This Jack Devine piece in Politico sums up every problem I have with Team Dudebro Defector:
In his new book, No Place to Hide, Glenn Greenwald tells how Edward Snowden once confided to him, “with a hint of embarrassment,” how much he had learned from playing video games. In the black-and-white world of video games, “the protagonist is often an ordinary person, who finds himself faced with grave injustices from powerful forces and has the choice to flee in fear or to fight for his beliefs,” Greenwald writes.
But Edward Snowden’s video-game world is not the real world. I see Snowden in a very different light. My colleagues and I spent our careers in the CIA looking for people like him—on the other side, that is. We worked hard to locate the kind of person who could be persuaded to give up his country’s secrets: narcissistic, often delusional under-achievers whom we could hope to turn into loose-lipped sources in our enemies’ camps and other hostile locations. We understood just how valuable it was to every aspect of our foreign policy to know the plans and intentions of our enemies; the best way to do this was to look for a source and exploit people like Snowden, the National Security Agency leaker, to target for this purpose.
The Russians weren’t slouches either in searching for sources of classified information. They were looking for their Snowdens too. You don’t have to go back too far to see their success in recruiting American spies with unique access – John Anthony Walker, Aldreich Ames, and Robert Hanssen – who did immense damage to our national security. Moreover, Ames and Hanssen’s compromises led to the death of many of our top Russian sources. Walker’s compromise, by contrast, allowed the Soviets to know the locations of U.S. submarines around the world. One shudders to think what more could have been done against us if they had had Snowden’s access to sensitive communications and his technical know-how on how to extract it from the system. Some people think of Snowden as a latter-day Daniel Ellsberg, a noble whistle-blower. Clearly I do not.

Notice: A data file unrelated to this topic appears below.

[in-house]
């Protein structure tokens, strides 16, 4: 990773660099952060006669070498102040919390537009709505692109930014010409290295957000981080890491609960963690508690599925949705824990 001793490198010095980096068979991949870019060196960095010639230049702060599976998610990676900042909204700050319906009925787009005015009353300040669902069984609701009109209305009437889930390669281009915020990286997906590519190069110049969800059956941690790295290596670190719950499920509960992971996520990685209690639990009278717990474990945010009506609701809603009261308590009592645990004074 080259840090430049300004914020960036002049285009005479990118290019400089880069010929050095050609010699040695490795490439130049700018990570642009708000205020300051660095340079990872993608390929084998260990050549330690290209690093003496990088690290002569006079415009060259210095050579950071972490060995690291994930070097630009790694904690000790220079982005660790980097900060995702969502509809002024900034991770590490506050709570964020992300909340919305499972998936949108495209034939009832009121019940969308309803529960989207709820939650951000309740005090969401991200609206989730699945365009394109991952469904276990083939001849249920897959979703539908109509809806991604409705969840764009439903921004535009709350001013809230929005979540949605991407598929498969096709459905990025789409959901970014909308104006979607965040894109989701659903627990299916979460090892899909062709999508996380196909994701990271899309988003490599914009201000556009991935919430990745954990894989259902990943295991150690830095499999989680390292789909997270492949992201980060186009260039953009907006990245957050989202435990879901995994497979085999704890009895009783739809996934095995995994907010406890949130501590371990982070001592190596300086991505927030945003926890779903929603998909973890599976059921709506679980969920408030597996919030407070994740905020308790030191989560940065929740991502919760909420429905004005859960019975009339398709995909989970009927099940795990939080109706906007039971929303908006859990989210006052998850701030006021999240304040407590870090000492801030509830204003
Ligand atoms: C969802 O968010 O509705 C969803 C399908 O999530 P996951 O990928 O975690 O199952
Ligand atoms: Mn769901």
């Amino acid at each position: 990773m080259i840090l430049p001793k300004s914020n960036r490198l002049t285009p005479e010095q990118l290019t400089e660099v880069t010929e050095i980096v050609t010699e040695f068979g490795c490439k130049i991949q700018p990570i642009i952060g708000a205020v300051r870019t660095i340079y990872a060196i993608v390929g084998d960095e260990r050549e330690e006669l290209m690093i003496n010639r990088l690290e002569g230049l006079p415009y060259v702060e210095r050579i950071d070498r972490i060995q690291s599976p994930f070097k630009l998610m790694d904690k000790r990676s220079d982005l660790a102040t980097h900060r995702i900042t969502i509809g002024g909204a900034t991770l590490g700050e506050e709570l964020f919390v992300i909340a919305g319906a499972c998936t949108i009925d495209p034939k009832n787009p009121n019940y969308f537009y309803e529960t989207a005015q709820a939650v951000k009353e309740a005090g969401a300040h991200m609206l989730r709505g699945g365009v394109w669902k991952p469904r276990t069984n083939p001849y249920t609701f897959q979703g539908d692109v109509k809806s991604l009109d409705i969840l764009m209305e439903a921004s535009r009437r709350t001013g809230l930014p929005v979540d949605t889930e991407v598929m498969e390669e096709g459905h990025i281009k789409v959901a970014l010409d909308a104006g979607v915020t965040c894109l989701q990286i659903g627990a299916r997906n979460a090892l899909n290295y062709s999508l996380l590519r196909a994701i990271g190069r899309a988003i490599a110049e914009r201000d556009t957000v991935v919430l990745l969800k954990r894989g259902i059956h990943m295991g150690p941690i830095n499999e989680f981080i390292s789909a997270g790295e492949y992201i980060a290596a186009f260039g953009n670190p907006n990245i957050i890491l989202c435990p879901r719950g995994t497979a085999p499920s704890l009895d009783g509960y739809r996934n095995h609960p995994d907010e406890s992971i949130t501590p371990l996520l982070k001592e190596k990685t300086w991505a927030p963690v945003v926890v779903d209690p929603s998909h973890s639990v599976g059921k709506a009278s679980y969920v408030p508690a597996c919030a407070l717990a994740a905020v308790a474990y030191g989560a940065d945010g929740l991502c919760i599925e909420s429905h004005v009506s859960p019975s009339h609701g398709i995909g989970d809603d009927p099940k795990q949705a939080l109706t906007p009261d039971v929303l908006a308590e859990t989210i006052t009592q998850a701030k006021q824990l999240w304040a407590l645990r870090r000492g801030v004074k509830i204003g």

Once again, if your goal was to do as much damage as possible to the intelligence capability of the US, Edward Snowden could not have done a more crushingly thorough job. The debate over the NSA's role and oversight is something that needs to happen and continues to be ongoing. But the debate over whether or not the actions taken by Snowden, Greenwald and others caused lasting harm to the country is over, and we lost.
Terrorist group al Qaeda and its offshoots have created new encryption software in the wake of the June 2013 leaks by former National Security Agency contractor Edward Snowden, according to a new report from Big Data firm Recorded Future.
While U.S. government officials have contended that its adversaries would respond to revelations on NSA surveillance techniques with counter-measures of their own, there has been little public evidence that’s been the case. This is some of the first tangible evidence that al Qaeda and others may have responded by creating new encryption software.
Since 2007, the main encryption software for al Qaeda was called Asrar al-Mujahideen which means Mujahideen Secrets. Four to six months after the Snowden leaks, three Middle Eastern groups released three significant new tool sets for encryption, against a baseline of basically no new products for seven years, said Christopher Ahlberg, CEO of Recorded Future, which uses large quantities of publicly available online data to predict the timing and targets of future cyberattacks.
“Of course, this could be random, but it seems unlikely,” said Mr. Ahlberg, in an email. “Snowden provided the motivation and his leaks highlighted the means.”
So the debate now shifts to cost analysis: how much damage is the NSA doing with its techniques, versus how much damage has been done by exposing them. That's the debate we should be having at this point. Yes, the NSA has violated the public trust, but so did Edward Snowden. It remains to be seen which will have more long-lasting detrimental effects to our country.